Mountain Polling

By Jim Ellis

the-primariesJune 25, 2018 — The Utah state primary is tomorrow, and we have finally seen a poll testing former presidential nominee Mitt Romney in his run for the open Senate seat that the venerable Orrin Hatch (R) is vacating after what will be 42 years of legislative service. In New Mexico, Carroll Strategies released a statewide survey last week of 1,199 of the state’s registered voters and segmented the respondents into the state’s three congressional districts. We look at the upcoming primaries in both states:

Utah Senate

According to the Hinckley Institute at the University of Utah (June 11-18; 654 registered Utah voters, 356 likely Utah Republican primary voters), Romney has a commanding lead as the campaigns enter the final days before Republican voters choose their nominee. In late April, state Democratic convention delegates nominated Salt Lake County Councilwoman Jenny Wilson as the party standard bearer, so there is no Democratic Senate primary on Tuesday.

The polling results find the 2012 Republican presidential nominee leading state Rep. Mike Kennedy, a Provo physician who outpaced Romney among delegates at the Republican state convention, by a whopping 65-23 percent margin. Therefore, little doubt exists that we will see a sizable Romney victory this coming Tuesday night.

Looking at Romney and Wilson in a general election pairing, the former presidential nominee easily tops the Democratic candidate, 58-20 percent. Even in open status, the Utah Senate seat will be rated as safely Republican.

New Mexico

In the open New Mexico governor’s race, which features two of the state’s three congressional members, Rep. Michelle Lujan Grisham (D-Albuquerque) begins the general election with a 50.5 – 42.7 percent advantage over Southern District Rep. Steve Pearce (R-Hobbs). Such a margin is not particularly surprising before the candidates swing into prime campaign season since New Mexico, while voting Republican from time to time, typically elects Democrats to statewide office.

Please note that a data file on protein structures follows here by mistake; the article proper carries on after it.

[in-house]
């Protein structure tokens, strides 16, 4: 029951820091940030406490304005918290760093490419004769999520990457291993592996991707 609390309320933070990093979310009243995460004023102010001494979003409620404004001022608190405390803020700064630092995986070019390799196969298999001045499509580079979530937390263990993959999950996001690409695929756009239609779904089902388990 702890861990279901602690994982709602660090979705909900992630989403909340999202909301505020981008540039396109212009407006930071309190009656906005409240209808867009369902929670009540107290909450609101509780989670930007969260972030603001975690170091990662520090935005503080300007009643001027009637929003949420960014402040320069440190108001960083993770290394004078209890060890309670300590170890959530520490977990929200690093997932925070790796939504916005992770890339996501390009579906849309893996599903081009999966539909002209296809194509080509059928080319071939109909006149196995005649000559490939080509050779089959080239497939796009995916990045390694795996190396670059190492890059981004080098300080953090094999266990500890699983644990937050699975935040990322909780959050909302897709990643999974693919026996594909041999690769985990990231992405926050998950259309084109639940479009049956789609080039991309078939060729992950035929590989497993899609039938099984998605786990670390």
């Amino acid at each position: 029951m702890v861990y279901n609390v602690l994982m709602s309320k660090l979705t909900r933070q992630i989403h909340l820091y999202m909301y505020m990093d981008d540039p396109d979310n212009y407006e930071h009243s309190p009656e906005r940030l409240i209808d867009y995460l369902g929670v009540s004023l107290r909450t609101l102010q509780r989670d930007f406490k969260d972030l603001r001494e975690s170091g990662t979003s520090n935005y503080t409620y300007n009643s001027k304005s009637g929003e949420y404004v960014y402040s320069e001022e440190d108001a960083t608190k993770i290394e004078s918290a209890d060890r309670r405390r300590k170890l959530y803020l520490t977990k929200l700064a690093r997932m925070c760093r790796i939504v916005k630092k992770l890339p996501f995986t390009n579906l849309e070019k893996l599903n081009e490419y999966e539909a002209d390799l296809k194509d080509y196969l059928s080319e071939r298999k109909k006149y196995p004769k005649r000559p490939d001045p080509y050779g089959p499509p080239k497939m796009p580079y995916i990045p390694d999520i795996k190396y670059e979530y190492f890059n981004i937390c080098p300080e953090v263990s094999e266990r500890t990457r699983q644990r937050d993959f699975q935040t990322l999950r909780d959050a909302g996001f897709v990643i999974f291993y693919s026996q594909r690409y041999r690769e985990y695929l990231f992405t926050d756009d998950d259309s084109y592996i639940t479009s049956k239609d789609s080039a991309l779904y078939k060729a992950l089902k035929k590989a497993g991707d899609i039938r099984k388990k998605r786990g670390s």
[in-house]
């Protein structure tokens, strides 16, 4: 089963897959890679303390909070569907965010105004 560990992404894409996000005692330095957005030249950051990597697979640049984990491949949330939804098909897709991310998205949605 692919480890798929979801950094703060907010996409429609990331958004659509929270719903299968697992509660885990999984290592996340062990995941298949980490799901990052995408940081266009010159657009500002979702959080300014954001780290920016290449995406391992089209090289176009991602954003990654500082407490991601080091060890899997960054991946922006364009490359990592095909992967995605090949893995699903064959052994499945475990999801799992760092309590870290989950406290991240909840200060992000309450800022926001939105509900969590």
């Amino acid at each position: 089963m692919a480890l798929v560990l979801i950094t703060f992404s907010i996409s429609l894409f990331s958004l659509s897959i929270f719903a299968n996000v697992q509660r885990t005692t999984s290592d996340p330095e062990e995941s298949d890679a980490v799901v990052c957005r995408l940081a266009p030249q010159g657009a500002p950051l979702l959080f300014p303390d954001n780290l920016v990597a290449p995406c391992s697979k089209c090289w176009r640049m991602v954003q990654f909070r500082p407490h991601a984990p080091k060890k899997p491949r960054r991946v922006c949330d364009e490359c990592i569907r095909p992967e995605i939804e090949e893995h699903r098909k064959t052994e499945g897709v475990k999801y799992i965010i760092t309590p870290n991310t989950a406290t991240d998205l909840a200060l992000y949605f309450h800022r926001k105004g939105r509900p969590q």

In the Senate race, first-term Sen. Martin Heinrich (D) posts a similar-sized lead over state Labor Commission member Mick Rich (R), 50-39 percent, a margin slightly closer than expected, particularly this early in the general election campaign cycle. Typical New Mexico voting trends favor the Democrats and the senator’s incumbency numbers appear sound; therefore, one could have reasonably expected Heinrich’s standing to be at least slightly stronger.

Since Reps. Grisham and Pearce are running for governor, their respective 1st and 2nd Congressional Districts are open in the 2018 cycle.

According to Carroll Strategies, former state Democratic Party chair and Tribal Administrator Deb Haaland (D) posts a surprisingly competitive 47-43 percent mark over former state representative and Albuquerque City Council member Janice Arnold-Jones (R) in Grisham’s 1st District. But, with only a little over $20,000 in her campaign account through the May 16 pre-primary reporting period, it does not appear that Jones will have the resources to compete, nor will the Republican Party national apparatus challenge for the seat.

In Pearce’s 2nd District, it is the Republican nominee who opens with a lead. The Carroll poll finds state Rep. Yvette Harrell (R-Alamogordo) topping attorney Xochitl Torres-Small (D), 48-35 percent. Though the 2nd District has a 45.2 percent Hispanic voting age population factor as compared to the Non-Hispanic White number of 46.0 percent, the voting patterns here trend Republican. President Trump carried the seat 50-40 percent, while Mitt Romney posted a 52-45 percent victory over President Obama. In 2008, John McCain held the seat with 50.2 percent of the vote. In its current configuration, Rep. Pearce has averaged 62.1 percent over the past three elections.

Finally, testing Rep. Ben Ray Lujan (D-Nambe/Santa Fe), in what is a safe northern New Mexico Democratic district, the congressman leads farmer and businessman Steve McFall (R), 58-30 percent.

Leave a Reply

Your email address will not be published.